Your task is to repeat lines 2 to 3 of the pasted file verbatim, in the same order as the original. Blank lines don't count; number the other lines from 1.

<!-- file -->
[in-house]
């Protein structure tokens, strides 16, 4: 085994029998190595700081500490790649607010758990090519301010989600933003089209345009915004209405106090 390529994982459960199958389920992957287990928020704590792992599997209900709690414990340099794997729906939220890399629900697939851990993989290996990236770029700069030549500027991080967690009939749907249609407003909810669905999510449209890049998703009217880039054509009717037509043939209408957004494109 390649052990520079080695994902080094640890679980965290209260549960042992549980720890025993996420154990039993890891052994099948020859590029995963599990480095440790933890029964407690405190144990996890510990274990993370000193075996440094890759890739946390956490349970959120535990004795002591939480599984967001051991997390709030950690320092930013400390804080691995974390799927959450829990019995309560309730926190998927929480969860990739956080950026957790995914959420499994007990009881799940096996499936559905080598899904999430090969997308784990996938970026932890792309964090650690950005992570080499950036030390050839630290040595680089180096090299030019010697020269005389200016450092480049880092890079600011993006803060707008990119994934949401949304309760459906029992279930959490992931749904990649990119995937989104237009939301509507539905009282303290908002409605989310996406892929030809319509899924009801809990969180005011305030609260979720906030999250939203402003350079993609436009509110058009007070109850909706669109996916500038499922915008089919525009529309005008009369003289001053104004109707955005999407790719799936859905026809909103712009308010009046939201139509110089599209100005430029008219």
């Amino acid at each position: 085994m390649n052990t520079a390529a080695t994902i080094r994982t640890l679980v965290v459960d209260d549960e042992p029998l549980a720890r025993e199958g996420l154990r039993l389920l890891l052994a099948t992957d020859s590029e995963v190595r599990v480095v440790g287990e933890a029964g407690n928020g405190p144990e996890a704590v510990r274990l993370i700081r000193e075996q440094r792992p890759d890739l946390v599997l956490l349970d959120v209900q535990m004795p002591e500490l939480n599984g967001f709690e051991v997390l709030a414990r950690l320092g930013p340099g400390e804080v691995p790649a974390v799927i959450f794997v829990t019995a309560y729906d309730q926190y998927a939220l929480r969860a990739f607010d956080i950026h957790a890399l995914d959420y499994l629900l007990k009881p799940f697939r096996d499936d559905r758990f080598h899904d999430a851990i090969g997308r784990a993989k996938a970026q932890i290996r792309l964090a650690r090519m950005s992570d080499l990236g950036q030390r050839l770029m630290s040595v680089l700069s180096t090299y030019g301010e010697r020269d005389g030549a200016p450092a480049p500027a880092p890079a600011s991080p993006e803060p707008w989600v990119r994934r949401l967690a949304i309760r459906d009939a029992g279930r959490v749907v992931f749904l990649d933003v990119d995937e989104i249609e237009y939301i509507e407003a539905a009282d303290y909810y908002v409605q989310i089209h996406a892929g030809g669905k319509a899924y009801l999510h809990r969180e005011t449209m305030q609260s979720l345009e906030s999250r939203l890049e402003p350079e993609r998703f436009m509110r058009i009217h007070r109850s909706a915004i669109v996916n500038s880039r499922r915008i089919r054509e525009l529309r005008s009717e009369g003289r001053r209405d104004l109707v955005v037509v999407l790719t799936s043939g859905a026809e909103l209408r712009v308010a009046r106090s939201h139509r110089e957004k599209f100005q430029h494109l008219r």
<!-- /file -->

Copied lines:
């Protein structure tokens, strides 16, 4: 085994029998190595700081500490790649607010758990090519301010989600933003089209345009915004209405106090 390529994982459960199958389920992957287990928020704590792992599997209900709690414990340099794997729906939220890399629900697939851990993989290996990236770029700069030549500027991080967690009939749907249609407003909810669905999510449209890049998703009217880039054509009717037509043939209408957004494109 390649052990520079080695994902080094640890679980965290209260549960042992549980720890025993996420154990039993890891052994099948020859590029995963599990480095440790933890029964407690405190144990996890510990274990993370000193075996440094890759890739946390956490349970959120535990004795002591939480599984967001051991997390709030950690320092930013400390804080691995974390799927959450829990019995309560309730926190998927929480969860990739956080950026957790995914959420499994007990009881799940096996499936559905080598899904999430090969997308784990996938970026932890792309964090650690950005992570080499950036030390050839630290040595680089180096090299030019010697020269005389200016450092480049880092890079600011993006803060707008990119994934949401949304309760459906029992279930959490992931749904990649990119995937989104237009939301509507539905009282303290908002409605989310996406892929030809319509899924009801809990969180005011305030609260979720906030999250939203402003350079993609436009509110058009007070109850909706669109996916500038499922915008089919525009529309005008009369003289001053104004109707955005999407790719799936859905026809909103712009308010009046939201139509110089599209100005430029008219």
């Amino acid at each position: 085994m390649n052990t520079a390529a080695t994902i080094r994982t640890l679980v965290v459960d209260d549960e042992p029998l549980a720890r025993e199958g996420l154990r039993l389920l890891l052994a099948t992957d020859s590029e995963v190595r599990v480095v440790g287990e933890a029964g407690n928020g405190p144990e996890a704590v510990r274990l993370i700081r000193e075996q440094r792992p890759d890739l946390v599997l956490l349970d959120v209900q535990m004795p002591e500490l939480n599984g967001f709690e051991v997390l709030a414990r950690l320092g930013p340099g400390e804080v691995p790649a974390v799927i959450f794997v829990t019995a309560y729906d309730q926190y998927a939220l929480r969860a990739f607010d956080i950026h957790a890399l995914d959420y499994l629900l007990k009881p799940f697939r096996d499936d559905r758990f080598h899904d999430a851990i090969g997308r784990a993989k996938a970026q932890i290996r792309l964090a650690r090519m950005s992570d080499l990236g950036q030390r050839l770029m630290s040595v680089l700069s180096t090299y030019g301010e010697r020269d005389g030549a200016p450092a480049p500027a880092p890079a600011s991080p993006e803060p707008w989600v990119r994934r949401l967690a949304i309760r459906d009939a029992g279930r959490v749907v992931f749904l990649d933003v990119d995937e989104i249609e237009y939301i509507e407003a539905a009282d303290y909810y908002v409605q989310i089209h996406a892929g030809g669905k319509a899924y009801l999510h809990r969180e005011t449209m305030q609260s979720l345009e906030s999250r939203l890049e402003p350079e993609r998703f436009m509110r058009i009217h007070r109850s909706a915004i669109v996916n500038s880039r499922r915008i089919r054509e525009l529309r005008s009717e009369g003289r001053r209405d104004l109707v955005v037509v999407l790719t799936s043939g859905a026809e909103l209408r712009v308010a009046r106090s939201h139509r110089e957004k599209f100005q430029h494109l008219r």